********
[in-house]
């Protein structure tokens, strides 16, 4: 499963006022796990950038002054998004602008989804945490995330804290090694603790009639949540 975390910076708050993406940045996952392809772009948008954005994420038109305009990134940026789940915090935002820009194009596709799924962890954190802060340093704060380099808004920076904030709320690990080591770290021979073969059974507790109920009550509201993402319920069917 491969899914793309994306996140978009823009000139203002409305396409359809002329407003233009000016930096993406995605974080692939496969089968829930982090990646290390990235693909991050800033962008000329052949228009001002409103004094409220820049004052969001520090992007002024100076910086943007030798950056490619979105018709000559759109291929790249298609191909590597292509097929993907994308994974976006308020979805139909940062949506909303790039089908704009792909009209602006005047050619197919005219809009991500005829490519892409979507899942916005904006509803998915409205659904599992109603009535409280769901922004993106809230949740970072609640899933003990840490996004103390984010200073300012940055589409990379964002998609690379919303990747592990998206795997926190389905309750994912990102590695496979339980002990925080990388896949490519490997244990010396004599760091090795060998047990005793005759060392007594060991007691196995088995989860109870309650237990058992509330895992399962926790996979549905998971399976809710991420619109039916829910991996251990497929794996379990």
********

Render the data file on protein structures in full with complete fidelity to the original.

[in-house]
């Protein structure tokens, strides 16, 4: 499963006022796990950038002054998004602008989804945490995330804290090694603790009639949540 975390910076708050993406940045996952392809772009948008954005994420038109305009990134940026789940915090935002820009194009596709799924962890954190802060340093704060380099808004920076904030709320690990080591770290021979073969059974507790109920009550509201993402319920069917 491969899914793309994306996140978009823009000139203002409305396409359809002329407003233009000016930096993406995605974080692939496969089968829930982090990646290390990235693909991050800033962008000329052949228009001002409103004094409220820049004052969001520090992007002024100076910086943007030798950056490619979105018709000559759109291929790249298609191909590597292509097929993907994308994974976006308020979805139909940062949506909303790039089908704009792909009209602006005047050619197919005219809009991500005829490519892409979507899942916005904006509803998915409205659904599992109603009535409280769901922004993106809230949740970072609640899933003990840490996004103390984010200073300012940055589409990379964002998609690379919303990747592990998206795997926190389905309750994912990102590695496979339980002990925080990388896949490519490997244990010396004599760091090795060998047990005793005759060392007594060991007691196995088995989860109870309650237990058992509330895992399962926790996979549905998971399976809710991420619109039916829910991996251990497929794996379990």